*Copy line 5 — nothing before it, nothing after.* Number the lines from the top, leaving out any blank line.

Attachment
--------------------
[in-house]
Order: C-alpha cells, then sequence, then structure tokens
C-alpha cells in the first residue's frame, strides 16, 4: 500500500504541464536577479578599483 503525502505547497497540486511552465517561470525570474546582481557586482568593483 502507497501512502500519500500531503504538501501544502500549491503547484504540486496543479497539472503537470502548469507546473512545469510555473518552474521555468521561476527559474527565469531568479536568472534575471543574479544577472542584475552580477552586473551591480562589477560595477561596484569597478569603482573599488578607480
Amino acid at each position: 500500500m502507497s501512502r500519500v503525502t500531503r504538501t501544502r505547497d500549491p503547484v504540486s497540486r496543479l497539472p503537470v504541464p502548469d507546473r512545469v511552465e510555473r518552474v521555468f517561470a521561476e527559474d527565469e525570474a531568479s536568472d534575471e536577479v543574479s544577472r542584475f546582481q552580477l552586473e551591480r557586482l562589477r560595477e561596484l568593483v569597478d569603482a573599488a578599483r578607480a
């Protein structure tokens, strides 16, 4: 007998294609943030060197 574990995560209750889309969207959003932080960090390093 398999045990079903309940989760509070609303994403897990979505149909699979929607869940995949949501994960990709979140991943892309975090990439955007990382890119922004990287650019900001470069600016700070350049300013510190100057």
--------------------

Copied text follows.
């Protein structure tokens, strides 16, 4: 007998294609943030060197 574990995560209750889309969207959003932080960090390093 398999045990079903309940989760509070609303994403897990979505149909699979929607869940995949949501994960990709979140991943892309975090990439955007990382890119922004990287650019900001470069600016700070350049300013510190100057």